This shift is being driven not by policy or politics, but by improvements in technology and by the desires of large numbers of parents. It will require an equal shift in the mindset of school leaders and policymakers to ensure that these new opportunities are available to all students, particularly those who need it the most. Among the issues these leaders will have to confront:
• Eliminating roadblocks to physical school choice. Funding for choice programs must include viable transportation options for students and foster cross-sector collaboration with regional transit agencies and paratransit options, which supplement public transportation for individuals with disabilities. Policymakers also must continue efforts to eliminate barriers that prevent students from attending classes in schools in an adjoining city or county that better fit their needs.
• Managing student records. If students take courses from a range of schools and providers, the question of who manages the credentials will become critical. This issue has already complicated efforts in postsecondary education to better manage stackable credentials—a sequence of certificates, certifications, licenses, badges, apprenticeships, and other credentials that can be accumulated over time and move an individual along a career pathway or up a career ladder. New efforts, supported by the Lumina Foundation and others, are working to connect different kinds of credentials that are likely to reshape how employers hire and how colleges recognize and reward students in higher education. The demand for these approaches will intensify as competency-based education and micro-credentialing proliferate.
Ultimately, we believe each student in both K-12 and higher education will have his or her own “digital backpack” that contains all information about the coursework, credentials, and innovative educational experiences he or she has completed. Policymakers will have to work with technology providers to create an environment where the need for the free exchange of information among schools and providers is balanced with concerns about student privacy.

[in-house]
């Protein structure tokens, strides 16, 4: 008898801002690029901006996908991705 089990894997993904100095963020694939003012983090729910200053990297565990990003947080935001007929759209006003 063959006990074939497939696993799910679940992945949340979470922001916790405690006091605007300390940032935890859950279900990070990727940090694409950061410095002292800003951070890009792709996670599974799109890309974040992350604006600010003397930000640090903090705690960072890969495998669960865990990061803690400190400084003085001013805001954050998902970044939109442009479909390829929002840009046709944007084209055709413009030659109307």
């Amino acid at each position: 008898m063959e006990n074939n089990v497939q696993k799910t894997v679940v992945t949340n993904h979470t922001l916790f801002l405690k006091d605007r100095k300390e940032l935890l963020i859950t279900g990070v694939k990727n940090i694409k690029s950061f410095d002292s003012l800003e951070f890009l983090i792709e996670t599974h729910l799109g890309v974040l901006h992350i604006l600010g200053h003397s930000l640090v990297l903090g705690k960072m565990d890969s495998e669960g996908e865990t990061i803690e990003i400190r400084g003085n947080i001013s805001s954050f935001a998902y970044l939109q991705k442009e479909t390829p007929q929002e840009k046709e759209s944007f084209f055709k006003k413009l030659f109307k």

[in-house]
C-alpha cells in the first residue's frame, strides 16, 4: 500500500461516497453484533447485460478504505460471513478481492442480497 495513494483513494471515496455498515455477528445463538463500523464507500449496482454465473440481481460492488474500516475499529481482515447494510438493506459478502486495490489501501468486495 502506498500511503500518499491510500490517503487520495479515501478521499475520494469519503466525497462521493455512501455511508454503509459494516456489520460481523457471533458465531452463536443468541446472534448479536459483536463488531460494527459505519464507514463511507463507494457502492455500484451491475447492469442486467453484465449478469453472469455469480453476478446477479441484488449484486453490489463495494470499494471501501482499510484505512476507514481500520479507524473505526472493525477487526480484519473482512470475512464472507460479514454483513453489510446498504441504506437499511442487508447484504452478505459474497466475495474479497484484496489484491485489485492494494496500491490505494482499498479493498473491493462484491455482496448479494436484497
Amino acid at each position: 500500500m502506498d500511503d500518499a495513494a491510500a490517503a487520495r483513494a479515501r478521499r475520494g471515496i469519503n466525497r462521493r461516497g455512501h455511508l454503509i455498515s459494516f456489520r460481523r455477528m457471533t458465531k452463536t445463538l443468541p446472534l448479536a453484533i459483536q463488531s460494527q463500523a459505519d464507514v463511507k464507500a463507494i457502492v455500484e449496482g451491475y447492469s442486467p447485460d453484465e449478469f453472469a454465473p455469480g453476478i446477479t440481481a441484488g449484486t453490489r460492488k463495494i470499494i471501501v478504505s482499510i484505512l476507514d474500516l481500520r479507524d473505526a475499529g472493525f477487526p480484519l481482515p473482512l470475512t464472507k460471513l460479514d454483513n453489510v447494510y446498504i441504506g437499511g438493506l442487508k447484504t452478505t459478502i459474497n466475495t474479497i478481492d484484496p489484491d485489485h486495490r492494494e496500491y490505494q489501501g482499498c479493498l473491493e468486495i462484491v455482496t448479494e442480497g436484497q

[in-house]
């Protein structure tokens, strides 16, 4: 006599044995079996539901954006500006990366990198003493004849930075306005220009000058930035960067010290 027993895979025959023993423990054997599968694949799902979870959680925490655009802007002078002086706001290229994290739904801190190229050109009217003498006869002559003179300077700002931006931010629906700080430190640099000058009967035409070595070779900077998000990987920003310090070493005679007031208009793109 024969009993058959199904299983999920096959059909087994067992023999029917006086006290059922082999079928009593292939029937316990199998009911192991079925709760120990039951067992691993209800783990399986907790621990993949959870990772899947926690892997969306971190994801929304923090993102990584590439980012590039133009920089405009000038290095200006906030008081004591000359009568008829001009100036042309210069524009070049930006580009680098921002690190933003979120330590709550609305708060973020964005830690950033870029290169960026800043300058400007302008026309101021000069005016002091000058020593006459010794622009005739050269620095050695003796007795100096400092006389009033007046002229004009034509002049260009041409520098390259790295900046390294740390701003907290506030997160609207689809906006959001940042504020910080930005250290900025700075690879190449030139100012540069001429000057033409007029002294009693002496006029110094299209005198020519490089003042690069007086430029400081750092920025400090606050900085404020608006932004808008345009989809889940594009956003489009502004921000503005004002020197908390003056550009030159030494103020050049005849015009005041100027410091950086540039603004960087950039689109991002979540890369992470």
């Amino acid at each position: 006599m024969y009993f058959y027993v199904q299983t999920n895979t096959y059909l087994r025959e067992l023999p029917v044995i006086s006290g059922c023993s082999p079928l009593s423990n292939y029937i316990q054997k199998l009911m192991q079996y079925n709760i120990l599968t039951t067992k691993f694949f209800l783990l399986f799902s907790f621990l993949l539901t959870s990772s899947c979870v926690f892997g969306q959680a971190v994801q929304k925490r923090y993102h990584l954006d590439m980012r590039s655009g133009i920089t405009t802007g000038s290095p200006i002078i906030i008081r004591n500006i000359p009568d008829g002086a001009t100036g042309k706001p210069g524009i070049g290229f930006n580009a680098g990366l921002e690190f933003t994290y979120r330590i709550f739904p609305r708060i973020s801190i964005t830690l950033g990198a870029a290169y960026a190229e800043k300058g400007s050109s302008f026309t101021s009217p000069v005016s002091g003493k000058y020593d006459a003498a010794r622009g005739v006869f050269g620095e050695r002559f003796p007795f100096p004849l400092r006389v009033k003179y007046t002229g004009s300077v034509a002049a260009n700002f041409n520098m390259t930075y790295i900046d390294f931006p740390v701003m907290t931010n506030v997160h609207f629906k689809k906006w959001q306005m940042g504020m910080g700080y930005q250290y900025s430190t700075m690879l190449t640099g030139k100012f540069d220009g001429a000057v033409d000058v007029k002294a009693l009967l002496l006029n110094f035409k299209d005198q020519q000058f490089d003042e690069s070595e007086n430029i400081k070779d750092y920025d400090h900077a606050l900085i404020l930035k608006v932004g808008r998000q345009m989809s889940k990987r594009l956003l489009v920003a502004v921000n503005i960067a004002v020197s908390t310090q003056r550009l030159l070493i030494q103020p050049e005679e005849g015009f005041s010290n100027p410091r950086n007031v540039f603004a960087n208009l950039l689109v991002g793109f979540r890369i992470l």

• Improving parent access to information. Even in cities with a variety of options, parents say that they lack quality data to make good decisions. Ensuring that all parents have access to accurate, unbiased, and easily understandable information about educational options will only become more important as parents look beyond schools to nontraditional providers and technology-based options for their children.
As education offerings and their providers become differentiated moving forward, it will be even more difficult to make apples-to-apples comparisons of quality, making it all the more important that all parents have common-sense, plain-English explanations of each offering. Accreditation may ultimately provide an assurance of a baseline of quality that can guide parents as they weigh disparate options that best fit their child’s individual needs.
This transition will be challenging and complex, but parent and student demand is already driving these shifts, requiring policymakers, educators, and parents alike to advocate that all students will have access to the broadening menu of options that can ensure that their education will be the best possible fit for their needs.
Can our evolving educational ecosystem provide this rich spectrum of choices on its own? If not, how can policymakers ensure they are available to all students? That is the question that will shape the future of school choice.